Opioid crisis persists
Prescription drug addiction, overdoses impact Park
Junior Sara Anderson said she felt uncomfortable using prescribed opioid painkillers after under- going a major chest surgery because of the possibility of becoming addicted.
“I was prescribed narcotics to take home and use for a month and then general stuff like Advil,” Anderson said. “I used them at the beginning, but then I went off them a few weeks early, because I’ve heard stories of people getting addicted to painkillers after surgery. I didn’t want to do that.”
What are opioids?
According to drug counselor Kjirsten Hanson, opioids are extremely addictive painkillers such as oxycodone, hydrocodone and percocet.
“They’re highly addictive — very, very highly addictive,” Hanson said. “It (helps) calm the central nervous system. That’s where you get where the person stops breathing because it slows that down to try and alleviate some of the pain.”
Hanson said opioid overdoses cause harm because they directly affect the brain.
“They act on a very specific part of the brain in terms of kind of easing pain, and they also suppress some of the systems that are in place,” Hanson said.
Amy Busch, pharmacy manager at Park Nicollet Methodist Hospital, said there are five different schedules, or categories, of controlled narcotics that correspond to how addictive a given drug is.
Busch said prescribed opioids fall between Schedule II and Schedule V. Illegal opioids, such as heroin, are considered Schedule I because of their severe effects.
“(Heroin is) in the (opioid) family, but that is an illicit drug. There’s different schedules of controlled narcotics,” Busch said. “A lot of patients that get addicted to opioids through legit prescriptions, so through real legitimate medicine, when they run out of that and they can’t get that, they’re tur
ning to heroin.”
According to junior Sam Jensen, the opioid crisis remains an alarming problem affecting both individual cities and the country as a whole.
“When I first heard about it, I didn’t think it would ever be this big, but now that it’s continuing to go on it’s kind of scary,” Jensen said. “It’s still affecting pretty much every community around us and in the country almost, so it’s a big deal.”
Busch said many teenagers are introduced to an opioid addiction by experimenting with opioids prescribed to someone they know.
“Mostly they are getting them out of medicine cabinets either at their home or at their friends’ parents’ homes,” Busch said. “That’s why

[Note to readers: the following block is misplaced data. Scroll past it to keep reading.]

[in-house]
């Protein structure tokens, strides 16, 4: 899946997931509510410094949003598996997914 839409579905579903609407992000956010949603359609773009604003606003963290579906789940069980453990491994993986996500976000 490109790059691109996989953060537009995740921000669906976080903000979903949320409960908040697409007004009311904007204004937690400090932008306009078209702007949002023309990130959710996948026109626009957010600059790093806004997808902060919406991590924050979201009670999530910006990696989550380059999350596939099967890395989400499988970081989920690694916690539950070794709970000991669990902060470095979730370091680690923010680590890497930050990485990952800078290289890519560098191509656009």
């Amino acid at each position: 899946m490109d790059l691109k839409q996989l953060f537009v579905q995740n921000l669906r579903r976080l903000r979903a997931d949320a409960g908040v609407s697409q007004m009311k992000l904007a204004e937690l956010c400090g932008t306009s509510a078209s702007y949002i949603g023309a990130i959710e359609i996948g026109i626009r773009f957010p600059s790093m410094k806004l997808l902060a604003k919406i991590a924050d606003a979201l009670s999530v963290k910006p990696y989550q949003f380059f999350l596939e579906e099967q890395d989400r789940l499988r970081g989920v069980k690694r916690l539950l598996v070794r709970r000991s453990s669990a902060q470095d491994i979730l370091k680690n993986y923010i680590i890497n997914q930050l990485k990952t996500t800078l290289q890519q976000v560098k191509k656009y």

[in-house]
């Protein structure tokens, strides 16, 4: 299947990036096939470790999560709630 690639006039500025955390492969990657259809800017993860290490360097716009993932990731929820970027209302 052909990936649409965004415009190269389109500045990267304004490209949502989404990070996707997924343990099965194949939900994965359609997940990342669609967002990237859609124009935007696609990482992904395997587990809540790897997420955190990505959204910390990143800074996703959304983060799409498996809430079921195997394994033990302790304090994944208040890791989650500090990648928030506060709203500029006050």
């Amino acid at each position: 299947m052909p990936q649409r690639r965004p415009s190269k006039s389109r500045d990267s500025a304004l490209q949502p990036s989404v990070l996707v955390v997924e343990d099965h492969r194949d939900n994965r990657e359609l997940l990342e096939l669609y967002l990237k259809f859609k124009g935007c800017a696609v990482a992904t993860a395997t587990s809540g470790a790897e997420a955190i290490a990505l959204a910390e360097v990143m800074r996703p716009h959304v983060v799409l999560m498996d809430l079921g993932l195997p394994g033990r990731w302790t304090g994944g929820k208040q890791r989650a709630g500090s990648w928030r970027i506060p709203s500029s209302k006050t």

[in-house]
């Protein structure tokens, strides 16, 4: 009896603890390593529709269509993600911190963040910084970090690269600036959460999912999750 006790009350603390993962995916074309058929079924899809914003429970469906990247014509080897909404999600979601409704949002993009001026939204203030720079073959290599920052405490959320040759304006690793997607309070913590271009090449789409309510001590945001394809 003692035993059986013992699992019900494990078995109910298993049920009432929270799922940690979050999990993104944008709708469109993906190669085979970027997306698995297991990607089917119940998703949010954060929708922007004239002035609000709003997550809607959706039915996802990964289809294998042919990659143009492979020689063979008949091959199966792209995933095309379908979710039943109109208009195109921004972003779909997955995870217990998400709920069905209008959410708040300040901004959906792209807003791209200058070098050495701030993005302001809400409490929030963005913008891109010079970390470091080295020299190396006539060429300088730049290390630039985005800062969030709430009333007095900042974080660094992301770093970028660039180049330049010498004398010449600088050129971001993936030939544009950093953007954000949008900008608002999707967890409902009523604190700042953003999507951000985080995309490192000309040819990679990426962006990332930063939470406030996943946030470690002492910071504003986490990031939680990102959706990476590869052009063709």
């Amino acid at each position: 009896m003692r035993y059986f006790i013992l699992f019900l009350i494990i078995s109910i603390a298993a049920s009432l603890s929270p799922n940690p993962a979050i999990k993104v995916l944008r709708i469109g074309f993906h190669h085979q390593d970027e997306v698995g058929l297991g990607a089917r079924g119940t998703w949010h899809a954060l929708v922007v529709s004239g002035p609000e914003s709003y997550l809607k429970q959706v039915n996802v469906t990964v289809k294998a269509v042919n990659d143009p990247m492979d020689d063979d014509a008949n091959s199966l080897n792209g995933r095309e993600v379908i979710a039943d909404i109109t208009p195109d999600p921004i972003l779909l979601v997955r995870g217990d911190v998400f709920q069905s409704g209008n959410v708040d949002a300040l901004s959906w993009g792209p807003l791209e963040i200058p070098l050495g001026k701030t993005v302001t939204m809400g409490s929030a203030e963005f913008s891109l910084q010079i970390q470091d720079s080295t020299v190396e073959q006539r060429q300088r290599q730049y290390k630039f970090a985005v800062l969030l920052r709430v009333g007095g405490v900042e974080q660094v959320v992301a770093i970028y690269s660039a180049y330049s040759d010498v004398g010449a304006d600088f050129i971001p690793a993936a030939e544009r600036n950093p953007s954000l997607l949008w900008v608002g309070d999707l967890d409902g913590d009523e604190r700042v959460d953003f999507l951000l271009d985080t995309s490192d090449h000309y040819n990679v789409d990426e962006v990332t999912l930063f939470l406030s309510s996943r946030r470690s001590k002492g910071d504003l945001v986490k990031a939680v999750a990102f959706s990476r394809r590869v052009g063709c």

it’s just really important if you are prescribed something and you don’t end up using it all, don’t let it sit in your medicine cabinet. It is a danger out there. It really is a dangerous thing in your home.”
According to Hanson, local libraries provide space for people to throw away any unused prescription
“In Ridgedale Library, Brookdale Library (and) Roseville Library, there’s places where you can take in any kinds of (medications) in your
house, and no questions asked, nothing, you just put it in,” Hanson said.
Issue affects community
Freshman Elizabeth Hodges said she has seen the impact of opioid addiction in her everyday life.
“I know some people who have been affected by the opioid crisis. They’ve just ended up in situations where they needed those medicines or painkillers and (then) they just got started abusing the medicine,” Hodges said.
According to Busch, naloxone (Narcan) is a drug that reverses the effects of an overdose.
St. Louis Park Fire Department community outreach coordinator Nancy Schmelzle said since this past summer, Narcan has been available for city firefighters to administer when there’s an overdose.
“Generally those people are not breathing, so if they’re not breathing, of course we start CPR. Then beginning late this summer we also
started carrying Narcan,” Schmelzle said. “We start with a small amount and give them the nasal Narcan and then continue to administer CPR if needed.”
Schmelzle said although Narcan has the ability to save people during an overdose, addiction and replication of opioids remain a significant concern.
“The bottom line is we don’t want these calls, so there needs to be more done about the crisis in general, none of which we have the power to do,” Schmelzle said. “If they don’t go through proper treatment and solve the problem, the likelihood of us seeing them again is pretty great.”
Jeremiah Gardner, manager of Hazelden Betty Ford Foundation, said opioids can impact anyone.
“Substance use disorders affect every kind of person, every socio-economic status, every race. Nobody is immune to the effects of substance use,” Gardner said. “Not everybody gets addicted, but a significant minority do, so it’s a risk for all of us when we try substances.”
According to Hodges, opioid abuse not only affects the user, but also affects the people around them.
“It’s just really sad to see the effect it has on their life because it can destroy them financially, destroy their relationships with family and friends,” Hodges said.
Senior Kenya Brooks, who knew someone who struggled with opioid addiction, said addiction impacts more people than just the addict.
“They’re homeless. They don’t keep a job. They’re using state pensions and SSI instead of bettering themselves or surviving off of it they spend the whole entire thing on drugs like opioids,” Brooks said. “A lot of times at this age group, we’re so quick to jump into things without knowing the effects it will have on our body.”